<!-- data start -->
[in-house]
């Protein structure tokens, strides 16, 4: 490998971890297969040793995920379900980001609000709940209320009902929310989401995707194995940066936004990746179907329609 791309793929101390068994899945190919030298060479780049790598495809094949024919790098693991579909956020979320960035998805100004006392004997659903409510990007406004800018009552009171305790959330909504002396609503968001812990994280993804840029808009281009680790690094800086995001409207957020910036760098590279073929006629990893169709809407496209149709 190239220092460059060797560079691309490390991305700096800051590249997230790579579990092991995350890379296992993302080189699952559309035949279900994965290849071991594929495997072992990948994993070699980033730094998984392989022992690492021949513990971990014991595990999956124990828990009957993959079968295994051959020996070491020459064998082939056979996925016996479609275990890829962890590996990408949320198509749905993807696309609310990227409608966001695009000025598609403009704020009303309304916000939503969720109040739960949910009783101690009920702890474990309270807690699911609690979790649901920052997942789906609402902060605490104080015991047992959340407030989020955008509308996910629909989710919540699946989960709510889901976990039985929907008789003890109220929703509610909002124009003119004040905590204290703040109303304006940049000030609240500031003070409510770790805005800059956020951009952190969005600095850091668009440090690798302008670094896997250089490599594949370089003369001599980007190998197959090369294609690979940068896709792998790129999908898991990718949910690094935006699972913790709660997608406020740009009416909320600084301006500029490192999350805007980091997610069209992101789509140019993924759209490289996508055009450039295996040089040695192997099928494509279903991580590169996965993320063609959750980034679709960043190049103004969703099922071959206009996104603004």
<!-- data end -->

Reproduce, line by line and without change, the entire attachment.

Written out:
[in-house]
């Protein structure tokens, strides 16, 4: 490998971890297969040793995920379900980001609000709940209320009902929310989401995707194995940066936004990746179907329609 791309793929101390068994899945190919030298060479780049790598495809094949024919790098693991579909956020979320960035998805100004006392004997659903409510990007406004800018009552009171305790959330909504002396609503968001812990994280993804840029808009281009680790690094800086995001409207957020910036760098590279073929006629990893169709809407496209149709 190239220092460059060797560079691309490390991305700096800051590249997230790579579990092991995350890379296992993302080189699952559309035949279900994965290849071991594929495997072992990948994993070699980033730094998984392989022992690492021949513990971990014991595990999956124990828990009957993959079968295994051959020996070491020459064998082939056979996925016996479609275990890829962890590996990408949320198509749905993807696309609310990227409608966001695009000025598609403009704020009303309304916000939503969720109040739960949910009783101690009920702890474990309270807690699911609690979790649901920052997942789906609402902060605490104080015991047992959340407030989020955008509308996910629909989710919540699946989960709510889901976990039985929907008789003890109220929703509610909002124009003119004040905590204290703040109303304006940049000030609240500031003070409510770790805005800059956020951009952190969005600095850091668009440090690798302008670094896997250089490599594949370089003369001599980007190998197959090369294609690979940068896709792998790129999908898991990718949910690094935006699972913790709660997608406020740009009416909320600084301006500029490192999350805007980091997610069209992101789509140019993924759209490289996508055009450039295996040089040695192997099928494509279903991580590169996965993320063609959750980034679709960043190049103004969703099922071959206009996104603004």